The Police Officer Who Became A Family Liaison Officer After Losing A Friend | Guest Blog
‘Recently, my colleagues and I were awarded the ‘Team of the Year’ at work.
We were awarded it because of the role we have all done this year as Family Liaison Officers (FLOs).
For those who don’t know, a FLO is a specially trained officer who supports grieving family members of those who have died as a result of road traffic collisions, suicides and homicides.
I myself am a Traffic FLO. The role has many responsibilities and can include passing the most unwanted and heart-breaking news that will severely damage a family and leave them picking up the pieces for the rest of their lives; arranging and supporting family with scene visits, roadside memorials, press releases, seeing their loved one in hospital or at the chapel of rest, relaying any police investigation and answering any questions at all times whether on or off duty, and attending inquests and sometimes court.
Just under three years ago, my best friend (and I know many people will also be able to say this) Robert Broadhurst, was tragically lost to his family, his friends, his work colleagues, and indeed the world when he went to work one morning.
He never arrived and was never seen alive again.
He died in a road traffic collision.
The pain and raw emotion I felt at the loss of someone who I genuinely loved has never truly healed, and when I try and compare my hurt to his family, in particular, it really doesn’t.
Personally, I think it’s like having a terrible scar that changes you forever, except internally.
There are so many things that have happened in my life since then that I wanted to tell him about to get his support and views on – some exciting, and some tragic.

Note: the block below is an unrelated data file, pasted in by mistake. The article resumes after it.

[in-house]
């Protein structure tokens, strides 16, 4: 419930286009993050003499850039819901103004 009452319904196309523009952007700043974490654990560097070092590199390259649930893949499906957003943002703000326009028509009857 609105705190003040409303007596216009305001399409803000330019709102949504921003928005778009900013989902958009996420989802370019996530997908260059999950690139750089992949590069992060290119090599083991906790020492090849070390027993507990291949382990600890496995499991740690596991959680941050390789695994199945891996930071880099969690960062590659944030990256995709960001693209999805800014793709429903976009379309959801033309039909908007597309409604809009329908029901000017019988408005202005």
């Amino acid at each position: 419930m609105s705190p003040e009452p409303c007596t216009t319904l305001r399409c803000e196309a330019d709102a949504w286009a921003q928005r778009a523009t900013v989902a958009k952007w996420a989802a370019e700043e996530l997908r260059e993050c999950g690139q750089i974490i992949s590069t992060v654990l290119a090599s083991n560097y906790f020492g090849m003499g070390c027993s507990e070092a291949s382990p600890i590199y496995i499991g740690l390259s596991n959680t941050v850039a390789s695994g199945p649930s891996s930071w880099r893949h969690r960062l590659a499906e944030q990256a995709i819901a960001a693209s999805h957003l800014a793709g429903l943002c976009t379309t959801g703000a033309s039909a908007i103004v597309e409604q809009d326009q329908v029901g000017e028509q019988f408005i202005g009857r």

Things have gone wrong that I can’t fix but would give anything to do so.
I like to fix things, and the loss of Rob is one of those things that no amount of regret, crying, begging, wishing, nor philosophical changes in personal world views will fix.
It is unchangeable, unlike so many things.
Despite that, however, when I joined as an officer, I was absolutely determined that I was going to become a FLO.
I did this almost entirely because of Rob.
I understood immediately the need for FLOs when he died, even though I personally wasn’t afforded one.
And I can understand that, not being a family member. If friends were afforded FLOs, every single one in the county would have to have been deployed for Rob.
I remember in my last face to face conversation with Rob he tried to convince me to go on holiday to Iceland with him as he knew I loved it there.
I think I laughed and shrugged it off, to which he said he knew I would, but that didn’t stop him trying to change my thoughts on the matter.
We never managed to speak again.
He tried many times to get me to do more. To get me to socialise more. To get me to live a little more than I already was.
Despite the fact that Rob is no longer here in person, his infectious desire to get me to do more inspired me to act.
He motivated me to go above and beyond in so many ways and increased my own desire to help others.
He is the reason I have been included in receiving an award which I value so highly and am so very proud of.
Despite my role as a FLO and what I have experienced, I will never fully comprehend the pain that families feel when they lose a loved one in such a way as what happened to Rob.
But what I can comprehend is the sense of sudden and extreme loss of losing a friend in these circumstances.
What I can also comprehend is the attitude and the true and genuine empathy that is needed for those who are left behind.
Rob is no longer with us, but his legacy will affect the way I and others act for ourselves and others for the rest of our lives.
On a heart-lifting note I would like to mention and expand on something that was said to me recently.
The Earth was formed about 4.5 billion years ago. Within that time, humans as we know them have only been around for about 200,000 years.
Within those 200,000 years, about 113 billion people have lived on Earth.
It is estimated that we interact with around 80,000 people in our lifetime, but 99.9% of these are not family or close friends.
What then are the chances of encountering those who we consider to be the best of friends, especially those who we share our experiences with for a shorter amount of time than what we were expecting?
I don’t know the chances, but I can say that they are infinitely small.
What a privilege it is then to be privy to such an experience. You only live once, but if you do it right, once is enough.
Thank you to Ruth Broadhurst for supporting me writing this post’.